Subject: Re: replacing sendmail with postfix (summary)
To: William Allen Simpson <>
From: Greg A. Woods <>
List: current-users
Date: 07/04/2003 19:42:38
[ On Friday, July 4, 2003 at 17:23:28 (-0400), William Allen Simpson wrote: ]
> Subject: Re: replacing sendmail with postfix (summary)
> > I believe you'll also need to add the following line to
> > /etc/postfix/ (without leading whitespace of course):
> > 
> >         mydestination = $myhostname, localhost.$mydomain, localhost
> > 
> That is apparently the default, or something like it.

No, it's not -- which is why I mentioned it.  The default is only:

	mydestination = $myhostname, localhost.$mydomain

It may be equivalent given that if $mydomain is empty (e.g. not set in
/etc/postfix/ and not set with domainname(1) -- yes, Postfix does
optionally use getdomainname(3) to get the default mail domain :-) and
$myhostname is not a fully qualified name then $mydomain becomes the
same as $myhostname:

	$ /usr/sbin/postconf myhostname               
	myhostname = sometimes
	$ /usr/sbin/postconf mydomain   
	mydomain = sometimes

This causes strange looking things in headers, but local delivery still
seems to work.

> > and most imporantly of all you also need to make sure that cron and
> > /etc/daily et al send their mail to "<root@localhost>", not just "root".
> Nope.  They all worked to root as-is just fine last night.


    These final two changes will make local mail delivery from the cron
    scripts resilient to mis-configurations of the local hostname and/or
    domain name.

i.e. screw up your local hostname (e.g. make it a duplicate of some
other host with DNS that points at some other host) and then test again.
Consider all the weird possibilities that might occur when someone
ignorant of all these naming issues installs a system.  We really do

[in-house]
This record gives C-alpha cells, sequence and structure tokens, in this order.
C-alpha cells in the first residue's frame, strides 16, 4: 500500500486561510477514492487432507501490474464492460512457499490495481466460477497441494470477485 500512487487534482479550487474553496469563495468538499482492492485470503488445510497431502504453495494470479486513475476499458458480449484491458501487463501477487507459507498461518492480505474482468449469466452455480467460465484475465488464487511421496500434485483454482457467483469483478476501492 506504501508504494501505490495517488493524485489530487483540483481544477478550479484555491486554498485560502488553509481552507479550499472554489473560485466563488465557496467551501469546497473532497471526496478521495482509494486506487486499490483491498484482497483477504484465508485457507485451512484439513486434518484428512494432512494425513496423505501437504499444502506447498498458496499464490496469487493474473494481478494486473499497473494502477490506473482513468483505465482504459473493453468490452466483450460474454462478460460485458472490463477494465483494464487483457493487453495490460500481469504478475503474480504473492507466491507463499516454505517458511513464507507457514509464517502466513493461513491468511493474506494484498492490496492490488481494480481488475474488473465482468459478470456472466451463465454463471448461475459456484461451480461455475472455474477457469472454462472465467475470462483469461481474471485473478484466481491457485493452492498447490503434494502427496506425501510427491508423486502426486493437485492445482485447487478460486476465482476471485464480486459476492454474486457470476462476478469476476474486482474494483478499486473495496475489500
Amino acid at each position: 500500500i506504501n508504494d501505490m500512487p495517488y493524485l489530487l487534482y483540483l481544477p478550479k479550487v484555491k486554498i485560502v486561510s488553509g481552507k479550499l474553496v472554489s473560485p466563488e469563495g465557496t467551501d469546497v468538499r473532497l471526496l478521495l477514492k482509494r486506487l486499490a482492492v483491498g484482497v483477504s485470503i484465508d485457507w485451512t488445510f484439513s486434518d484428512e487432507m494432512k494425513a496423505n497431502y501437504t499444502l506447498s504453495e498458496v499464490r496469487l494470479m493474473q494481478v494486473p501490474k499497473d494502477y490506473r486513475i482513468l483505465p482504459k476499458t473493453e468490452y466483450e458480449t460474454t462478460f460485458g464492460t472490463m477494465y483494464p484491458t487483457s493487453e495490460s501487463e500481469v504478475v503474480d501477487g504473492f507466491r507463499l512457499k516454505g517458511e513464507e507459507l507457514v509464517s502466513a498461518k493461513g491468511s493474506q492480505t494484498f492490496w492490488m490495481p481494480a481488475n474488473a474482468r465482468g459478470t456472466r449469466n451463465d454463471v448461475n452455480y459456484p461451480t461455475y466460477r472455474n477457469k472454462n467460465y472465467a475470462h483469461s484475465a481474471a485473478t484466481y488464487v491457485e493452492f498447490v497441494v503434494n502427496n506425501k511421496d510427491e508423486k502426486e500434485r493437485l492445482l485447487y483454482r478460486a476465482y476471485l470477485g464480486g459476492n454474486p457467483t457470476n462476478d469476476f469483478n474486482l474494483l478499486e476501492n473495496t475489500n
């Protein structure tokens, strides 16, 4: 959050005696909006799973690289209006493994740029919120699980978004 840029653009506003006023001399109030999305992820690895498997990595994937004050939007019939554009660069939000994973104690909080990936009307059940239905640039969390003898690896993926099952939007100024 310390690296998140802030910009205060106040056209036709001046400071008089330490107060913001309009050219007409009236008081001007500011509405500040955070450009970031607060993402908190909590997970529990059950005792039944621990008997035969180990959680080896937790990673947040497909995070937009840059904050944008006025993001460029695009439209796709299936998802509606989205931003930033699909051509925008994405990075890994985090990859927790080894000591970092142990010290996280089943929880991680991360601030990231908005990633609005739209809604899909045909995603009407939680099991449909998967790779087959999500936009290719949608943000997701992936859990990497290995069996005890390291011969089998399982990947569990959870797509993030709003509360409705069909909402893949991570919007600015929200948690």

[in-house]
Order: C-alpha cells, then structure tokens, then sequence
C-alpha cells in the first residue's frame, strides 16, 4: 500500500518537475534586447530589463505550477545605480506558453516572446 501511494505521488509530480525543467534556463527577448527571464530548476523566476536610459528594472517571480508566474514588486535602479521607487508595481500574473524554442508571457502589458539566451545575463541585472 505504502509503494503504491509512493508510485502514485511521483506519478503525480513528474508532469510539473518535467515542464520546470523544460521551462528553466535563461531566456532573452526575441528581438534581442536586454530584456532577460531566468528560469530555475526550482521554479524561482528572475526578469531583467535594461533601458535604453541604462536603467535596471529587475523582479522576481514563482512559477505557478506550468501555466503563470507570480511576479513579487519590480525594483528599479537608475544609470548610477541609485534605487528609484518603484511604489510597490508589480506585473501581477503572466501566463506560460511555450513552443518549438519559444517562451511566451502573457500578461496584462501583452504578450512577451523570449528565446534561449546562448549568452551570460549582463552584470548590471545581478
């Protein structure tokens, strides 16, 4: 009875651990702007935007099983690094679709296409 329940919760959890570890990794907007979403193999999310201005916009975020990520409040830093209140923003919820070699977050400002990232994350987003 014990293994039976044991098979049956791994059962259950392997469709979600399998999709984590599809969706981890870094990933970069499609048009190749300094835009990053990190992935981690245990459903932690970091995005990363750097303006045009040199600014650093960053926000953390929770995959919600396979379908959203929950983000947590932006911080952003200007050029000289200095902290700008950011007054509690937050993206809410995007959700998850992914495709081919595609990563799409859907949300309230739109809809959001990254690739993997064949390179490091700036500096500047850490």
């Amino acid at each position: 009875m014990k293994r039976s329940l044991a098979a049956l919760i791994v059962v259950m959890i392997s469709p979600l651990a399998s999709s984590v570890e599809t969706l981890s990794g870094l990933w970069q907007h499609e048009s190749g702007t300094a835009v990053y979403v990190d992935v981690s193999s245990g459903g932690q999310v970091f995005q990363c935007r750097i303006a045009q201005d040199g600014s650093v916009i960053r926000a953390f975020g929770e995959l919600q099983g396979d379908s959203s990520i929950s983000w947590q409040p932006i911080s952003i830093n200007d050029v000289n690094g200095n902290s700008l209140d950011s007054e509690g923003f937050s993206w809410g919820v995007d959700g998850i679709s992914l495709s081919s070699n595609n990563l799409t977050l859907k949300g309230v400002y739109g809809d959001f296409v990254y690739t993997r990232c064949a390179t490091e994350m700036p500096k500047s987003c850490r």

want all mail from the cron scripts (and anything similar) to always be
delivered locally regardless of how screwed up the hostname and/or
default domain name are.  The only way mail to "root" should be sent
off-system is if the admin explicilty aliases "root" to some off-system
address (which of course they really should do).

Since I sent my last reply though I've done further testing with Postfix
and in all the tests I've tried so far just plain "root" does still seem
to work fine with Postfix no matter how screwed up $myhostname and
$mydomain are, even with just the default $mydestination value (i.e. the
change to $mydestination I suggested above is not really necessary,
though it shouldn't do any harm).

I also know for certain that using just plain "root" will always work
fine with Smail's default out-of-the-box configuration.  :-)

However I won't make any bets a all about what sendmail will do, not
even if someone else covers my ante.  :-)

Ideally I agree it's best to avoid having to add "@localhost" to local
usernames just to send them local e-mail, but that is one possible way
to make sure a mailer that is overly paranoid about qualifying all
addresses and all domain names will know for certain that you mean the
"root" here on the local host and not some "<root@$mydomain>" when
$mydomain is screwed up and happens to point somewhere else.

								Greg A. Woods

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